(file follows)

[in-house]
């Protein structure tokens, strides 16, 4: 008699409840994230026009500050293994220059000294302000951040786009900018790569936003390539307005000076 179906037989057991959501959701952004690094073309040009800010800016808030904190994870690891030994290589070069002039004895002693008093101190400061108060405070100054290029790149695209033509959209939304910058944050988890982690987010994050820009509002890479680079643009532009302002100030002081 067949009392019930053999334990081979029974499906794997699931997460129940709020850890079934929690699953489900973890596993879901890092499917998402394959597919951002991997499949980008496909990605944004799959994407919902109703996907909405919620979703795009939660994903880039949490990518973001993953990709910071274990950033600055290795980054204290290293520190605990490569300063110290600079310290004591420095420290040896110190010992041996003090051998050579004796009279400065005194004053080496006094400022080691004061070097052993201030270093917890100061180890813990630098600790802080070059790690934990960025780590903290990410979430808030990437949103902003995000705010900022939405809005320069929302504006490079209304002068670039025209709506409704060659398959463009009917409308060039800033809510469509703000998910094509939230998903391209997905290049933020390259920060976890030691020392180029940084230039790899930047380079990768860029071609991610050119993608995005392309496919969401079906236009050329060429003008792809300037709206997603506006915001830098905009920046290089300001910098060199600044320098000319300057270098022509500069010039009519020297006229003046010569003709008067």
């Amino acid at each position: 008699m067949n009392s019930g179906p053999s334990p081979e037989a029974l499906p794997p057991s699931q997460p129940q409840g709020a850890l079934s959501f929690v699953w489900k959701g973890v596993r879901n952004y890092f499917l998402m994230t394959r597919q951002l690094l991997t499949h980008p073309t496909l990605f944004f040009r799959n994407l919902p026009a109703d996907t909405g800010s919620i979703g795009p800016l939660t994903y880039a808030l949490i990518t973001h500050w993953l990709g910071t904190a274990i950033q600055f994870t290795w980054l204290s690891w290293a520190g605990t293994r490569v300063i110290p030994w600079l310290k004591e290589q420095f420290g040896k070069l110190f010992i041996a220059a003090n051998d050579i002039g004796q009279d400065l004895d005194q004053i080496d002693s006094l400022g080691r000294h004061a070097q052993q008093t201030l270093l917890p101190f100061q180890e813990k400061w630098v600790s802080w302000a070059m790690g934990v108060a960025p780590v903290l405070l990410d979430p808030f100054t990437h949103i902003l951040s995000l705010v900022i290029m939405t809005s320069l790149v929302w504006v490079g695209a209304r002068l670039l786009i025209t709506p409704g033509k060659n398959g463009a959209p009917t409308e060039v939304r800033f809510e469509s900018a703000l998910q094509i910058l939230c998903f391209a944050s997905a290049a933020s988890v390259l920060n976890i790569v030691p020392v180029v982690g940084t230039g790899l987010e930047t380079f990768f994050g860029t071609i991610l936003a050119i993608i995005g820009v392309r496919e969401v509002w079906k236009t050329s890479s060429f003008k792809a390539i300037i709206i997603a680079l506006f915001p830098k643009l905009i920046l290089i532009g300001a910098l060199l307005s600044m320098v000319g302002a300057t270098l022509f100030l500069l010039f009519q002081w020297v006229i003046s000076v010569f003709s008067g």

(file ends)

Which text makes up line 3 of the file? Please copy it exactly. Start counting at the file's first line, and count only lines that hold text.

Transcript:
């Amino acid at each position: 008699m067949n009392s019930g179906p053999s334990p081979e037989a029974l499906p794997p057991s699931q997460p129940q409840g709020a850890l079934s959501f929690v699953w489900k959701g973890v596993r879901n952004y890092f499917l998402m994230t394959r597919q951002l690094l991997t499949h980008p073309t496909l990605f944004f040009r799959n994407l919902p026009a109703d996907t909405g800010s919620i979703g795009p800016l939660t994903y880039a808030l949490i990518t973001h500050w993953l990709g910071t904190a274990i950033q600055f994870t290795w980054l204290s690891w290293a520190g605990t293994r490569v300063i110290p030994w600079l310290k004591e290589q420095f420290g040896k070069l110190f010992i041996a220059a003090n051998d050579i002039g004796q009279d400065l004895d005194q004053i080496d002693s006094l400022g080691r000294h004061a070097q052993q008093t201030l270093l917890p101190f100061q180890e813990k400061w630098v600790s802080w302000a070059m790690g934990v108060a960025p780590v903290l405070l990410d979430p808030f100054t990437h949103i902003l951040s995000l705010v900022i290029m939405t809005s320069l790149v929302w504006v490079g695209a209304r002068l670039l786009i025209t709506p409704g033509k060659n398959g463009a959209p009917t409308e060039v939304r800033f809510e469509s900018a703000l998910q094509i910058l939230c998903f391209a944050s997905a290049a933020s988890v390259l920060n976890i790569v030691p020392v180029v982690g940084t230039g790899l987010e930047t380079f990768f994050g860029t071609i991610l936003a050119i993608i995005g820009v392309r496919e969401v509002w079906k236009t050329s890479s060429f003008k792809a390539i300037i709206i997603a680079l506006f915001p830098k643009l905009i920046l290089i532009g300001a910098l060199l307005s600044m320098v000319g302002a300057t270098l022509f100030l500069l010039f009519q002081w020297v006229i003046s000076v010569f003709s008067g």